What is fluency?
the ease, facility, and quantity of speech regardless of content or meaning
Where is the lesion and what are the symptoms of a conduction aphasia?
lesion of the arcuate fasciculus connecting Broca's and Weirnicke's areas; pt is fairly fluent, some paraphasic errors, some limited comprehension and repetition errors
What is common among any/all Perisylvian aphasia (broca's, wernicke's, or conduction)?
imperfect repetition
What is done to test one's language ability?
engage in spontaneous conversation; name items; repeat phrases; follow spoken and written commands; reading passages; writing to dictation
What is paraphasia?
word or syllable substitutions: phonemic; semantic; neologism (nonsense)
What kind of aphasia commonly presents with paraphasic errors?
Fluent aphasia, especially Wernicke's aphasia
What are symptoms of Broca's aphasia?
nonfluency, use of few words, comprehension is preserved, occasionally with right hemiparesis bc. Broca's is near the primary motor cortex
What are the symptoms of Wernicke's aphasia?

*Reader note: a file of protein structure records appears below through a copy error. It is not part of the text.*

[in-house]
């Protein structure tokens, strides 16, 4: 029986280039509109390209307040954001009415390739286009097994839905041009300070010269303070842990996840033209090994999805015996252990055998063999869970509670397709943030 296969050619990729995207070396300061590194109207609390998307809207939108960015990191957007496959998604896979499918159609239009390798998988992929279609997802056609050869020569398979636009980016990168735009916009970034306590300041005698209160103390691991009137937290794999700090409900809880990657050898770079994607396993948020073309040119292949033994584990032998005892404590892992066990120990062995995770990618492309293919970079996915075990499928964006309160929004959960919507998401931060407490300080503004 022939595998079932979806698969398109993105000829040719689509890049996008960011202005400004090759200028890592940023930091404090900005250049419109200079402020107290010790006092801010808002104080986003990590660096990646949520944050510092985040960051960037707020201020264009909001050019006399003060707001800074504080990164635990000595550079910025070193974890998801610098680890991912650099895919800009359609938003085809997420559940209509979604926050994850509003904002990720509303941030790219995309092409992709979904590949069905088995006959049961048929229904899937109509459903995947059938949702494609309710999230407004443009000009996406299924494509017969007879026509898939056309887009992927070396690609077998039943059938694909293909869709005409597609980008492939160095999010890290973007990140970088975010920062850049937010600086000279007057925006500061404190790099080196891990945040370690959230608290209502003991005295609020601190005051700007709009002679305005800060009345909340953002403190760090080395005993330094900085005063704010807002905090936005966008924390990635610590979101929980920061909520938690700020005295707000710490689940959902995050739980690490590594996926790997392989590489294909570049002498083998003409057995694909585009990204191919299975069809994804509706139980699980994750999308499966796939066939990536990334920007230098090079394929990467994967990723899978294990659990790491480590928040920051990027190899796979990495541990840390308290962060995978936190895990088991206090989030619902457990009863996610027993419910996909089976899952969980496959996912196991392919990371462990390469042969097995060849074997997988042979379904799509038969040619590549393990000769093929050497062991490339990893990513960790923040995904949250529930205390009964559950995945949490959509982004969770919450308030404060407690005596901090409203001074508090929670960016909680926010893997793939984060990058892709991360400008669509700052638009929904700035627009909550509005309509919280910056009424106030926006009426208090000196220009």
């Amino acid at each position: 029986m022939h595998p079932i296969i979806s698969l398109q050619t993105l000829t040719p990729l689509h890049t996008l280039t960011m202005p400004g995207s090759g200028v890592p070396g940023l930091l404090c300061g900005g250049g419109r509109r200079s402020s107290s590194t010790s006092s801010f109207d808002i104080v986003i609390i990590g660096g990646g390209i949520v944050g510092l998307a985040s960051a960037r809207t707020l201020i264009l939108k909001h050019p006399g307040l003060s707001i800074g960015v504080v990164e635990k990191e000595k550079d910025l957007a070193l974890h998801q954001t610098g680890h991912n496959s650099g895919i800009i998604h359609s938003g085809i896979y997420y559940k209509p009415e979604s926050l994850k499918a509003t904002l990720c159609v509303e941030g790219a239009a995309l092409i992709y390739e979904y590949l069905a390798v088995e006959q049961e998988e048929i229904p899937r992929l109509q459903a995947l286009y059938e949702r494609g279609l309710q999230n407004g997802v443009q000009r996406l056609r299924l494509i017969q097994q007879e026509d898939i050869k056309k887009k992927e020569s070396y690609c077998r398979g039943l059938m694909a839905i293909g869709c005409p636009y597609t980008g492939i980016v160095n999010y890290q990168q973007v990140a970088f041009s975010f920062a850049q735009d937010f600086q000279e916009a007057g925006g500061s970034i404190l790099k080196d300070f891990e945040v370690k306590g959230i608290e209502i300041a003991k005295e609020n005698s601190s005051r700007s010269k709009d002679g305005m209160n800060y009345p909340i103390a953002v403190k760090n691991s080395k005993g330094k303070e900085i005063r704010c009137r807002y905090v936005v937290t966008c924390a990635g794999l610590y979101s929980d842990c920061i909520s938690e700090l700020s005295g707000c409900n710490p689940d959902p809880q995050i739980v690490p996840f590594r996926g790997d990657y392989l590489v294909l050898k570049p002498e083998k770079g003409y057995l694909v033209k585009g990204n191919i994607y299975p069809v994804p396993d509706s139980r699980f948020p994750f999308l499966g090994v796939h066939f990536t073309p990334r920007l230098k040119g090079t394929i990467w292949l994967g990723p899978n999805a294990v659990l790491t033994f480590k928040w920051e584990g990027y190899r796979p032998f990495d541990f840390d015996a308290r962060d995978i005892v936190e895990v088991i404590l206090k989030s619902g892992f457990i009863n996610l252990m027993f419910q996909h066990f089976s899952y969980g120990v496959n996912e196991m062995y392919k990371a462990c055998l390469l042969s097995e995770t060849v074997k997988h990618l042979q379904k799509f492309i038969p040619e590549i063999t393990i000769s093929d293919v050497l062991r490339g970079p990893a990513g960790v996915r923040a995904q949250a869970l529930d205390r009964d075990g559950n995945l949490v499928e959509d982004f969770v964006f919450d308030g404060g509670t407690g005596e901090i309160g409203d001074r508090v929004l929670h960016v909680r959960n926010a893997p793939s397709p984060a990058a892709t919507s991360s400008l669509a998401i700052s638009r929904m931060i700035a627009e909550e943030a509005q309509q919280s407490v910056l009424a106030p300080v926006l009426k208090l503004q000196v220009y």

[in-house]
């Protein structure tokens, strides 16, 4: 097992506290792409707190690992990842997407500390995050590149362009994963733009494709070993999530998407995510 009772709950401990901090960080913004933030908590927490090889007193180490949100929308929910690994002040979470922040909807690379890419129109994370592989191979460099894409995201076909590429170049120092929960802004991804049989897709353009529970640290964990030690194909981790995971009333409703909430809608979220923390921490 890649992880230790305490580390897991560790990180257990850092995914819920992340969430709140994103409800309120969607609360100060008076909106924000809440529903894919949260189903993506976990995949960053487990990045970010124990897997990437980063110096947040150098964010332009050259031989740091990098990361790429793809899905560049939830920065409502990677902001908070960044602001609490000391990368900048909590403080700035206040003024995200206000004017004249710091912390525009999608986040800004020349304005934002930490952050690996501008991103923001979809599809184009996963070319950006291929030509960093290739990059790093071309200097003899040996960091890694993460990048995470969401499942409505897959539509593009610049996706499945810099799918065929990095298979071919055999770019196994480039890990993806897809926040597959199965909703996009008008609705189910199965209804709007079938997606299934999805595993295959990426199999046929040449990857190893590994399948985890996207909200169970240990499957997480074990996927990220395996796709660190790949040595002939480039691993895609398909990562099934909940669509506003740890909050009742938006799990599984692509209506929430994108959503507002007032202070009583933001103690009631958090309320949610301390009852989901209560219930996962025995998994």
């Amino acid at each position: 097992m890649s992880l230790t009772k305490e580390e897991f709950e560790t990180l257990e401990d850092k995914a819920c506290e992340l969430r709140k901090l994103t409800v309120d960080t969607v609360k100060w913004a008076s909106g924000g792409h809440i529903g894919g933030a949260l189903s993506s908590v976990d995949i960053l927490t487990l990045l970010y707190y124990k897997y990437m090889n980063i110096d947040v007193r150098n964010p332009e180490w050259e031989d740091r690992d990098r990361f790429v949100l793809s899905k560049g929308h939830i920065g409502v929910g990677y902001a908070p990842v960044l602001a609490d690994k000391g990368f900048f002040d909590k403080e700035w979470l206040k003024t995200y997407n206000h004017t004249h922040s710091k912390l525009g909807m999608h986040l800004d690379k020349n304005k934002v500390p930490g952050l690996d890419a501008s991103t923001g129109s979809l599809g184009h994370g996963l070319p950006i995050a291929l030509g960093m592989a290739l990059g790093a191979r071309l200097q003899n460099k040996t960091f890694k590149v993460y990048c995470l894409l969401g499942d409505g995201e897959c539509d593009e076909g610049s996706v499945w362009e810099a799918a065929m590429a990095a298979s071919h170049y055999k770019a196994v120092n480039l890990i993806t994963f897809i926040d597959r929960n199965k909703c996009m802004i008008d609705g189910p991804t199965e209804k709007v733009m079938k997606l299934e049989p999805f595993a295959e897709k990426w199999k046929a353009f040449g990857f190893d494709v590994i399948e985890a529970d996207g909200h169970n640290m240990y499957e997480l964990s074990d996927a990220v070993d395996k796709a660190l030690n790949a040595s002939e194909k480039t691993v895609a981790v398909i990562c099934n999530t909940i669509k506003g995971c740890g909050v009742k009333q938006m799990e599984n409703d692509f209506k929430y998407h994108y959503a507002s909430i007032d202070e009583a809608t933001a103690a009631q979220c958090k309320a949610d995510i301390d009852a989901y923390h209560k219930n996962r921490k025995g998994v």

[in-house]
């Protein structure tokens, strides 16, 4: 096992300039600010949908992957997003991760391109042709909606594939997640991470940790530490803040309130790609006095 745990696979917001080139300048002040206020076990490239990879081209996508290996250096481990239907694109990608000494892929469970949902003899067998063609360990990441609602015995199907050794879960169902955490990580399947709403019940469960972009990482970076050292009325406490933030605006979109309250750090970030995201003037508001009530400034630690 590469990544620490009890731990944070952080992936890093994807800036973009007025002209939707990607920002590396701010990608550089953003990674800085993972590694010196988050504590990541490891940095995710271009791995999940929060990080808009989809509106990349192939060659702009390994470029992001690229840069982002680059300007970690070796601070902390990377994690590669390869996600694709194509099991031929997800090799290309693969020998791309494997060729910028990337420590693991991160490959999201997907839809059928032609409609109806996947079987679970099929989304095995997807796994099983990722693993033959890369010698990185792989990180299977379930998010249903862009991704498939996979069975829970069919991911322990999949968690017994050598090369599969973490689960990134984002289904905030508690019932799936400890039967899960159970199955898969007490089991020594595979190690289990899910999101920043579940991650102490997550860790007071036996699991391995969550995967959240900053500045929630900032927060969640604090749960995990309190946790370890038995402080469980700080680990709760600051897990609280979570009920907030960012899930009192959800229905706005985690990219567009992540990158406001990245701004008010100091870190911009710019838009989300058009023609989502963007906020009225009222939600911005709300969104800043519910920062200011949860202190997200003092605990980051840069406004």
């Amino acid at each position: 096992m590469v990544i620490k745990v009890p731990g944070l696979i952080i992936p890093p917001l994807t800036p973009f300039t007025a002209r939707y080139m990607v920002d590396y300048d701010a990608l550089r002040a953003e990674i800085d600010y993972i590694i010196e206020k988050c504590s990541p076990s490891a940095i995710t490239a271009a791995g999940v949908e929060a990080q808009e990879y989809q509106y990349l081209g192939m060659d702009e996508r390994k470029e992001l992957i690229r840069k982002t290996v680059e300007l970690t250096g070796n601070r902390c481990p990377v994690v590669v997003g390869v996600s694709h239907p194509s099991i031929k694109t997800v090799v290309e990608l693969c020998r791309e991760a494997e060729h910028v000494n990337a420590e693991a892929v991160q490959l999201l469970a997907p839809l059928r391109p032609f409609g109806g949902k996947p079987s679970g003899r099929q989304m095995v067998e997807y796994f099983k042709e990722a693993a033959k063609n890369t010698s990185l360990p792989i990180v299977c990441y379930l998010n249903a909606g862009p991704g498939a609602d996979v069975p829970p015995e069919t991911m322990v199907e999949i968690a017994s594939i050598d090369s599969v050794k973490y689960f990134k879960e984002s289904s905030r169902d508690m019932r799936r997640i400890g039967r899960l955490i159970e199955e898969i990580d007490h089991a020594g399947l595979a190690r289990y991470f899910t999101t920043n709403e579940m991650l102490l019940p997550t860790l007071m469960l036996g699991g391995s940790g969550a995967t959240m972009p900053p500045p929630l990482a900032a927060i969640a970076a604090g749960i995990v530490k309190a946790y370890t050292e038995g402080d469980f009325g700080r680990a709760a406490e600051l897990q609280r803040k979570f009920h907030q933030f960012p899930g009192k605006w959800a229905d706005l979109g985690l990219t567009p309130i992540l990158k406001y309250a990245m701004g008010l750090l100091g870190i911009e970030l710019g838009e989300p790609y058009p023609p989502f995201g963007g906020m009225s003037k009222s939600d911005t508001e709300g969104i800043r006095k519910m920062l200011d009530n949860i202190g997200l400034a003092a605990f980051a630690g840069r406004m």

fluent speech with few meaningful words, poor comprehension
What is prosody?
the semantic and emotional meaning conveyed by different vocal pitch, inflection, melody, or tone of speech; loss of aprosodia is associated with lesions of the nondominant hemisphere
What is necessary for the neural plate to form from the neuroectoderm?
an underlying layer of mesoderm formed following the invagination of ectoderm cells during the primitive streak formation of the third week
What three levels of organization is there within the neural plate?
polarity, bilateral symmetry; regionalization
What is the neural plate and how is it formed?
elongated slipper-shaped plate of thickened neuroectoderm, appears at the beginning of the 3rd week of development that are formed due to the underlying mesoderm layer; the cells proliferate and form a stratified epithelium
What is the neural groove?
formed when the neural plate begins to fold inward due to the growth on the lateral margins of the neural plate extending